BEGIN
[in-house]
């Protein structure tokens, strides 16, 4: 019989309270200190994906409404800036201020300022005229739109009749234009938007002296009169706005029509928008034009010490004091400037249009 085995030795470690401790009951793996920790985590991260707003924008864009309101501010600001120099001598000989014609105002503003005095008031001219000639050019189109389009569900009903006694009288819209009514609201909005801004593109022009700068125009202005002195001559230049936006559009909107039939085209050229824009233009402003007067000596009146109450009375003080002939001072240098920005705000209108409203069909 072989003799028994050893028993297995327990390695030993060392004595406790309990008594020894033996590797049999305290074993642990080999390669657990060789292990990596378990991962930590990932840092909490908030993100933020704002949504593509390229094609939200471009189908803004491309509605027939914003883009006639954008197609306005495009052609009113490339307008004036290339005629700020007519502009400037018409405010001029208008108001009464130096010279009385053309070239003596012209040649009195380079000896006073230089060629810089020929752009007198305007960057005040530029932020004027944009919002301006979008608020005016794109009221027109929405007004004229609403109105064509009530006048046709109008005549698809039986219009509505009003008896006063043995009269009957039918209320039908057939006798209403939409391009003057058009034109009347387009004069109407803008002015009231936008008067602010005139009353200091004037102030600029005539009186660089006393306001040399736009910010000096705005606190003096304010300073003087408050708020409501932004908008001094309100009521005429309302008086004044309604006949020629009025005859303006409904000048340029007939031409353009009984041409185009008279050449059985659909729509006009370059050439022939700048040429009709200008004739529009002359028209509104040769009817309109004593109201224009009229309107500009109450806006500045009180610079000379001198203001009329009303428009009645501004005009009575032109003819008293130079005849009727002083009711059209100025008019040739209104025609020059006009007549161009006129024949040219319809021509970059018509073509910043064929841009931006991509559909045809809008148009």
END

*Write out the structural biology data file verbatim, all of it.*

[in-house]
């Protein structure tokens, strides 16, 4: 019989309270200190994906409404800036201020300022005229739109009749234009938007002296009169706005029509928008034009010490004091400037249009 085995030795470690401790009951793996920790985590991260707003924008864009309101501010600001120099001598000989014609105002503003005095008031001219000639050019189109389009569900009903006694009288819209009514609201909005801004593109022009700068125009202005002195001559230049936006559009909107039939085209050229824009233009402003007067000596009146109450009375003080002939001072240098920005705000209108409203069909 072989003799028994050893028993297995327990390695030993060392004595406790309990008594020894033996590797049999305290074993642990080999390669657990060789292990990596378990991962930590990932840092909490908030993100933020704002949504593509390229094609939200471009189908803004491309509605027939914003883009006639954008197609306005495009052609009113490339307008004036290339005629700020007519502009400037018409405010001029208008108001009464130096010279009385053309070239003596012209040649009195380079000896006073230089060629810089020929752009007198305007960057005040530029932020004027944009919002301006979008608020005016794109009221027109929405007004004229609403109105064509009530006048046709109008005549698809039986219009509505009003008896006063043995009269009957039918209320039908057939006798209403939409391009003057058009034109009347387009004069109407803008002015009231936008008067602010005139009353200091004037102030600029005539009186660089006393306001040399736009910010000096705005606190003096304010300073003087408050708020409501932004908008001094309100009521005429309302008086004044309604006949020629009025005859303006409904000048340029007939031409353009009984041409185009008279050449059985659909729509006009370059050439022939700048040429009709200008004739529009002359028209509104040769009817309109004593109201224009009229309107500009109450806006500045009180610079000379001198203001009329009303428009009645501004005009009575032109003819008293130079005849009727002083009711059209100025008019040739209104025609020059006009007549161009006129024949040219319809021509970059018509073509910043064929841009931006991509559909045809809008148009």